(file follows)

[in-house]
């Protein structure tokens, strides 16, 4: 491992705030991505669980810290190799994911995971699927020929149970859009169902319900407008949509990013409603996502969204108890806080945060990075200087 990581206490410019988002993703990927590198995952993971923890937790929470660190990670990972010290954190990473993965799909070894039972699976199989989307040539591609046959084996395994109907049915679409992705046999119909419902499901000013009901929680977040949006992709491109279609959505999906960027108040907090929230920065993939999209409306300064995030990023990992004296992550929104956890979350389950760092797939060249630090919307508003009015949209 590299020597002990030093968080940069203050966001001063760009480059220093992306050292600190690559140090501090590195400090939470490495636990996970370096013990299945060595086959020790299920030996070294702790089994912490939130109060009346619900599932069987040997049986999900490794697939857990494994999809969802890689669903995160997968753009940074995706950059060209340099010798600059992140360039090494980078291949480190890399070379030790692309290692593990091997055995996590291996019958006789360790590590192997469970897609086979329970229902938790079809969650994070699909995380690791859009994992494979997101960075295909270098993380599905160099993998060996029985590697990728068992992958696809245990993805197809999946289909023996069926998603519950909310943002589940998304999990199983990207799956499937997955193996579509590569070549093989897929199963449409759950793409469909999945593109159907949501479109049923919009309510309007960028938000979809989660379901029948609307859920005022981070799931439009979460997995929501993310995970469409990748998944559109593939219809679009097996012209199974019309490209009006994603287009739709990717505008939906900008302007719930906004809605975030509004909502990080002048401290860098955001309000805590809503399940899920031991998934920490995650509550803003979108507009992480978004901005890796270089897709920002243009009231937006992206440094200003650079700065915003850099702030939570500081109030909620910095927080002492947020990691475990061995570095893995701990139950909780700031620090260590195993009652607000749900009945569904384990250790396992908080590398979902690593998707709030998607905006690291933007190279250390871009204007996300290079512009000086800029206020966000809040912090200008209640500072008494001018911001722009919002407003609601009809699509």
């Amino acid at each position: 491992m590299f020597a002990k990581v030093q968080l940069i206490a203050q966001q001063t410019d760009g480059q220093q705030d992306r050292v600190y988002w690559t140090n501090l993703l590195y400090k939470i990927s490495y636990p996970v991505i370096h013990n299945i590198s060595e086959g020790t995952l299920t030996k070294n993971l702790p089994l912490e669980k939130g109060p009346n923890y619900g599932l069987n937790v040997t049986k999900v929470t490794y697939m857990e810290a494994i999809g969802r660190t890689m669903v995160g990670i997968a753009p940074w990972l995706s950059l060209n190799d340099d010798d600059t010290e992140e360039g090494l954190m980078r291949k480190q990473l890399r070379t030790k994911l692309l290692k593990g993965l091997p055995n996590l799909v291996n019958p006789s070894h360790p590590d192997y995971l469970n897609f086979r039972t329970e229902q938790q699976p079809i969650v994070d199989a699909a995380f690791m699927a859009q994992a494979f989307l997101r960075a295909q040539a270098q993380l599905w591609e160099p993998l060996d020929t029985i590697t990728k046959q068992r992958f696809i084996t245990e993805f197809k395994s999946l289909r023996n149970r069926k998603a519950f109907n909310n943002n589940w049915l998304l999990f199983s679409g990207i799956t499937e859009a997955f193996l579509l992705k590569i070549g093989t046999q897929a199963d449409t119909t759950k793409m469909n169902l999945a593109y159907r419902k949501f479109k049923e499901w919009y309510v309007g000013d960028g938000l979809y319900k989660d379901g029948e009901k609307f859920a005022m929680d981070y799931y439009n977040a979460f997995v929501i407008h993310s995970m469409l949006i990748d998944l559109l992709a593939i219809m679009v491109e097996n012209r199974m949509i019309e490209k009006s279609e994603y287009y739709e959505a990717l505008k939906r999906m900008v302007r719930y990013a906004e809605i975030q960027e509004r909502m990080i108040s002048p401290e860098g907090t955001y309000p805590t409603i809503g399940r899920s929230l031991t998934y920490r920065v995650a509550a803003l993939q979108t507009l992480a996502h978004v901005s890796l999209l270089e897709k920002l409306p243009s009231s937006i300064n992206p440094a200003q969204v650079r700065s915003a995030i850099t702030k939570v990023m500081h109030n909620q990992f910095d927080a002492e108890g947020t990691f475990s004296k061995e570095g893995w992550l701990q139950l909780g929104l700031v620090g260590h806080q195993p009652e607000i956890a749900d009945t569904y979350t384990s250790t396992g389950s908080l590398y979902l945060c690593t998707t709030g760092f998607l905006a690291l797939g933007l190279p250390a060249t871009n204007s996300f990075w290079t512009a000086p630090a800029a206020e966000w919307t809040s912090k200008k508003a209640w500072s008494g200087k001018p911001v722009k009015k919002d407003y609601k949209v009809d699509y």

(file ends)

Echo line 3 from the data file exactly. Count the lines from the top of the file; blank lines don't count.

């Amino acid at each position: 491992m590299f020597a002990k990581v030093q968080l940069i206490a203050q966001q001063t410019d760009g480059q220093q705030d992306r050292v600190y988002w690559t140090n501090l993703l590195y400090k939470i990927s490495y636990p996970v991505i370096h013990n299945i590198s060595e086959g020790t995952l299920t030996k070294n993971l702790p089994l912490e669980k939130g109060p009346n923890y619900g599932l069987n937790v040997t049986k999900v929470t490794y697939m857990e810290a494994i999809g969802r660190t890689m669903v995160g990670i997968a753009p940074w990972l995706s950059l060209n190799d340099d010798d600059t010290e992140e360039g090494l954190m980078r291949k480190q990473l890399r070379t030790k994911l692309l290692k593990g993965l091997p055995n996590l799909v291996n019958p006789s070894h360790p590590d192997y995971l469970n897609f086979r039972t329970e229902q938790q699976p079809i969650v994070d199989a699909a995380f690791m699927a859009q994992a494979f989307l997101r960075a295909q040539a270098q993380l599905w591609e160099p993998l060996d020929t029985i590697t990728k046959q068992r992958f696809i084996t245990e993805f197809k395994s999946l289909r023996n149970r069926k998603a519950f109907n909310n943002n589940w049915l998304l999990f199983s679409g990207i799956t499937e859009a997955f193996l579509l992705k590569i070549g093989t046999q897929a199963d449409t119909t759950k793409m469909n169902l999945a593109y159907r419902k949501f479109k049923e499901w919009y309510v309007g000013d960028g938000l979809y319900k989660d379901g029948e009901k609307f859920a005022m929680d981070y799931y439009n977040a979460f997995v929501i407008h993310s995970m469409l949006i990748d998944l559109l992709a593939i219809m679009v491109e097996n012209r199974m949509i019309e490209k009006s279609e994603y287009y739709e959505a990717l505008k939906r999906m900008v302007r719930y990013a906004e809605i975030q960027e509004r909502m990080i108040s002048p401290e860098g907090t955001y309000p805590t409603i809503g399940r899920s929230l031991t998934y920490r920065v995650a509550a803003l993939q979108t507009l992480a996502h978004v901005s890796l999209l270089e897709k920002l409306p243009s009231s937006i300064n992206p440094a200003q969204v650079r700065s915003a995030i850099t702030k939570v990023m500081h109030n909620q990992f910095d927080a002492e108890g947020t990691f475990s004296k061995e570095g893995w992550l701990q139950l909780g929104l700031v620090g260590h806080q195993p009652e607000i956890a749900d009945t569904y979350t384990s250790t396992g389950s908080l590398y979902l945060c690593t998707t709030g760092f998607l905006a690291l797939g933007l190279p250390a060249t871009n204007s996300f990075w290079t512009a000086p630090a800029a206020e966000w919307t809040s912090k200008k508003a209640w500072s008494g200087k001018p911001v722009k009015k919002d407003y609601k949209v009809d699509y």